Commercial Leasehold Condominium Basics

New York Real Estate Journal
Thomas D. Kearns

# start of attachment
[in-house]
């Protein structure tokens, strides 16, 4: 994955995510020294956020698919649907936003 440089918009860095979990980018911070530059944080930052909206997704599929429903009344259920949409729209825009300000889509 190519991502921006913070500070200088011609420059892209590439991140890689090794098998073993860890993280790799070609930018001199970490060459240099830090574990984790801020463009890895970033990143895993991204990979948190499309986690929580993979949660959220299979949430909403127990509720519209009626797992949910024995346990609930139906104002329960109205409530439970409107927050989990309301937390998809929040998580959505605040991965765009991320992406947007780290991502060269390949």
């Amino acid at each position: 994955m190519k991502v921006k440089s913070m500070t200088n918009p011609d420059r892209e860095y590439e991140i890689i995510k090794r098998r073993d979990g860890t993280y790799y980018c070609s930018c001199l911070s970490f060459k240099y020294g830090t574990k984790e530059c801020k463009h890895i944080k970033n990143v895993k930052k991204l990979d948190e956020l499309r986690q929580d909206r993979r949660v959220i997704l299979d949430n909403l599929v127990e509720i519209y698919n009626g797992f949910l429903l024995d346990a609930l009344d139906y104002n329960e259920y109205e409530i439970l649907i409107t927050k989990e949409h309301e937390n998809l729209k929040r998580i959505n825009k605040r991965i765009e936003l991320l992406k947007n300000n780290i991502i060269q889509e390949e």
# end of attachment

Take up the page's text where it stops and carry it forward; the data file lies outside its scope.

New York Real Estate Journal recently published an article written by Olshan Real Estate partner Thomas Kearns entitled “Commercial Leasehold Condominium Basics.” The article presents the basics of commercial leasehold condominiums and how not-for-profit tenants can benefit from this arrangement. Pursuant to New York’s condominium statute, a lease for commercial uses with a term of at least 30 years can be converted into a condominium. “The primary reason lawyers use leasehold condominiums is to permit a not-for-profit tenant to benefit from a property tax exemption under Section 420-a of New York’s Real Property Tax Law,” which, Mr. Kearns explains, “provides a tax exemption to not-for-profits which own property in New York.” Furthermore, “Section 339-e (11) of New York’s Real Property Law defines property as including land held in condominium form used for non-residential purposes which is subject to a lease with at least a 30-year term.” In 2009, the New York City Department of Finance (DOF) confirmed in a letter ruling that a not-for-profit holding title to a unit in a leasehold condominium with at least a 30-year lease term is entitled to the Section 420-a tax exemption since the Real Property Law defines property to include a lease with at least a 30-year term. Mr. Kearns points out that “the simplest form of a leasehold condominium is a lease of an entire building from the fee owner to the not-for-profit” and briefly outlines the steps involved in that process. However, he cautions, this setup can be complicated, as when, for example, a building includes for-profit retail space, to which the tax exemption would not apply. He recommends that the tenant’s counsel “be sure that the lease permits an assignment of the lease to the board of managers of the condominium since New York condominiums are typically not incorporated,” while the landlord’s counsel “must be certain that the condominium regime applies only to the leasehold estate, not the fee estate.” Lastly, Mr. Kearns remarks on a point of contention, namely, “whether the words ‘devoted exclusively to non-residential purposes’ in Section 339-e (11) mean that no residential purposes of any kind may exist in the building or that the condominium units themselves may not be individually sold as residential apartments.” He concludes, “I have heard that some lawyers have obtained no-action letters from the attorney general for a single large residential unit consisting of a group of apartments constituting affordable housing but not for market rate housing which, of course, is a distinction not in the statute.”        

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